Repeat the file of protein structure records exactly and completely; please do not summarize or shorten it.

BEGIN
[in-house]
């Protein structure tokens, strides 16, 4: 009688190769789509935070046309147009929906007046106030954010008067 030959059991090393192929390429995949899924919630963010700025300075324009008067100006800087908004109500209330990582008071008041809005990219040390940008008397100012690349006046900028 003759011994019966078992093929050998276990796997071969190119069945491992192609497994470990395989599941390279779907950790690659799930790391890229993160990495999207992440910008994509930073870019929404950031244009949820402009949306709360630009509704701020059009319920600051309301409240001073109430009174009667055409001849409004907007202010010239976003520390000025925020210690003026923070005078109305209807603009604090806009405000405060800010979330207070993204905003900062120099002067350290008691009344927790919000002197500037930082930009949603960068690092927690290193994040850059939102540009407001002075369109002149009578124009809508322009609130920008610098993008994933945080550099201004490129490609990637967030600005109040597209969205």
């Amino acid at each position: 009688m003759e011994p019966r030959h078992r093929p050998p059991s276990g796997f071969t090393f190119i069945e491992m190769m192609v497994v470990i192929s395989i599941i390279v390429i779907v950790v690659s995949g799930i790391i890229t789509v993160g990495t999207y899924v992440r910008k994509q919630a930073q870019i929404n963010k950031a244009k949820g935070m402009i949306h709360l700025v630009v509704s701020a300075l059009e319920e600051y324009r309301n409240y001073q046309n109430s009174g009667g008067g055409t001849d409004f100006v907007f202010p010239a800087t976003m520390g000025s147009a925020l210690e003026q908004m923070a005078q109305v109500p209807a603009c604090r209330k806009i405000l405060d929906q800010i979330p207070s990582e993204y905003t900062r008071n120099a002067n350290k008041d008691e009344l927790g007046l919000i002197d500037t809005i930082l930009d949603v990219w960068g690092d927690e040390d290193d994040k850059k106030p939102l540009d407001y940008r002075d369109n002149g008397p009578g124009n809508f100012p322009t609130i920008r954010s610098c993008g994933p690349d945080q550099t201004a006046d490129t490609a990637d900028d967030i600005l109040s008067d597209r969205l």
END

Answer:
[in-house]
């Protein structure tokens, strides 16, 4: 009688190769789509935070046309147009929906007046106030954010008067 030959059991090393192929390429995949899924919630963010700025300075324009008067100006800087908004109500209330990582008071008041809005990219040390940008008397100012690349006046900028 003759011994019966078992093929050998276990796997071969190119069945491992192609497994470990395989599941390279779907950790690659799930790391890229993160990495999207992440910008994509930073870019929404950031244009949820402009949306709360630009509704701020059009319920600051309301409240001073109430009174009667055409001849409004907007202010010239976003520390000025925020210690003026923070005078109305209807603009604090806009405000405060800010979330207070993204905003900062120099002067350290008691009344927790919000002197500037930082930009949603960068690092927690290193994040850059939102540009407001002075369109002149009578124009809508322009609130920008610098993008994933945080550099201004490129490609990637967030600005109040597209969205």
């Amino acid at each position: 009688m003759e011994p019966r030959h078992r093929p050998p059991s276990g796997f071969t090393f190119i069945e491992m190769m192609v497994v470990i192929s395989i599941i390279v390429i779907v950790v690659s995949g799930i790391i890229t789509v993160g990495t999207y899924v992440r910008k994509q919630a930073q870019i929404n963010k950031a244009k949820g935070m402009i949306h709360l700025v630009v509704s701020a300075l059009e319920e600051y324009r309301n409240y001073q046309n109430s009174g009667g008067g055409t001849d409004f100006v907007f202010p010239a800087t976003m520390g000025s147009a925020l210690e003026q908004m923070a005078q109305v109500p209807a603009c604090r209330k806009i405000l405060d929906q800010i979330p207070s990582e993204y905003t900062r008071n120099a002067n350290k008041d008691e009344l927790g007046l919000i002197d500037t809005i930082l930009d949603v990219w960068g690092d927690e040390d290193d994040k850059k106030p939102l540009d407001y940008r002075d369109n002149g008397p009578g124009n809508f100012p322009t609130i920008r954010s610098c993008g994933p690349d945080q550099t201004a006046d490129t490609a990637d900028d967030i600005l109040s008067d597209r969205l």